Jokowi’s lesson in meet-the-people politics
All politics is local. But hot-button issues differ from country to country and city to city.
In Kuala Lumpur (after a spate of shootings, many fatal), it is crime and affordable housing. In Singapore, it is affordable housing and transport. In Jakarta and Manila, it is traffic congestion and flooding.
Everywhere, though, South-east Asian leaders are fast discovering that urban voters can be a nightmare to handle: They are distrustful of authority, quick to criticise and ungrateful.
Social media adds to the complexity of managing these cities; the flow of information now hurtles out of anyone’s “control”.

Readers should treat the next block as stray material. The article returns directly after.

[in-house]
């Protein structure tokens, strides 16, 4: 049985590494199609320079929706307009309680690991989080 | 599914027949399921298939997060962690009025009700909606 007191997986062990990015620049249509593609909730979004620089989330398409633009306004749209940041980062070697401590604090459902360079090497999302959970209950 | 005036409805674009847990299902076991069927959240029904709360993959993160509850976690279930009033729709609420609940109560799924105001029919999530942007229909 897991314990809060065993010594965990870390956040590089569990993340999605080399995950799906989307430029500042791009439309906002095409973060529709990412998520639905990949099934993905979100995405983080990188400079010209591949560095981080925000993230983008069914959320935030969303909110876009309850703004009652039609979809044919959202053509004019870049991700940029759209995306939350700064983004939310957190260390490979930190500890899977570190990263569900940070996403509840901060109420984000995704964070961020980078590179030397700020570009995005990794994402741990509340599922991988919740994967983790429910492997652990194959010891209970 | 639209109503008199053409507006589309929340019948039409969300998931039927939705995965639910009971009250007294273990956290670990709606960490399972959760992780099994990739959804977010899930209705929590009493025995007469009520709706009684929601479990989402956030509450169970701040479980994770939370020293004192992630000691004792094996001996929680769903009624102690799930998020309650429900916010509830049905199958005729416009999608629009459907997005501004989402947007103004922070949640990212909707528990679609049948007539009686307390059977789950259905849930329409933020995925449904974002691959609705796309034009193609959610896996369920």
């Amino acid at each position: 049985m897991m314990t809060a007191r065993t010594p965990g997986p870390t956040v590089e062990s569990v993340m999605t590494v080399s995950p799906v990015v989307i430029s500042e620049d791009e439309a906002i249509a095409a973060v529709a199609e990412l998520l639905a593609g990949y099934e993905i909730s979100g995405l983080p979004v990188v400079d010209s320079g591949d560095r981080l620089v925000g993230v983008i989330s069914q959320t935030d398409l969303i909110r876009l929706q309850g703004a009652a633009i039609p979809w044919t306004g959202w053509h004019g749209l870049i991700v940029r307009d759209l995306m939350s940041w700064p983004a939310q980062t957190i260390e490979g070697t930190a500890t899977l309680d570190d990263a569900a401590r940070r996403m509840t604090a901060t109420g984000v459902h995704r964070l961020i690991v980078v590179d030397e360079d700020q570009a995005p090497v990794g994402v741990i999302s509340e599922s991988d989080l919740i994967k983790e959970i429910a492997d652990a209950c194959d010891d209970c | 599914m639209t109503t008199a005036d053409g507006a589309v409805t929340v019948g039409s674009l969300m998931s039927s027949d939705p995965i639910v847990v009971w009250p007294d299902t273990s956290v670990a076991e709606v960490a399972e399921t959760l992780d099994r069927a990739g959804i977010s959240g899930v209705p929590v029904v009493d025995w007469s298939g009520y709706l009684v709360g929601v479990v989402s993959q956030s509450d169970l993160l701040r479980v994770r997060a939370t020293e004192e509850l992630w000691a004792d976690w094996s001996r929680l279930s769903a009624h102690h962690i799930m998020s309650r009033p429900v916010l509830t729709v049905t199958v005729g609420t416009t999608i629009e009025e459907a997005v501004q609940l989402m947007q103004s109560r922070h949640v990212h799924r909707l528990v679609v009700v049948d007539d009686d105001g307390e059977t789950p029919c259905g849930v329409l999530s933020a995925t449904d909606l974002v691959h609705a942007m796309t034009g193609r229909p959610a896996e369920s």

Local politicians need to be humble and consultative. Sadly, there are representatives across South-east Asia who think an election victory is a licence to print money.
What they have failed to comprehend is that we now live in an era where urban voters no longer kiss the hands of their elected representatives.
Given these challenges, how do you govern these communities? Look to Indonesia.
Specifically in Jakarta — Southeast Asia’s largest conurbation — a seemingly minor market relocation has mushroomed into a critical challenge for its Governor, Mr Joko Widodo (or Jokowi).
While many are talking about his potential as a presidential candidate, the really interesting thing about him is his unexpected leadership style. In fact, it does not matter whether he stands in the coming 2014 elections because he has already shaken up the Republic’s politics, forever.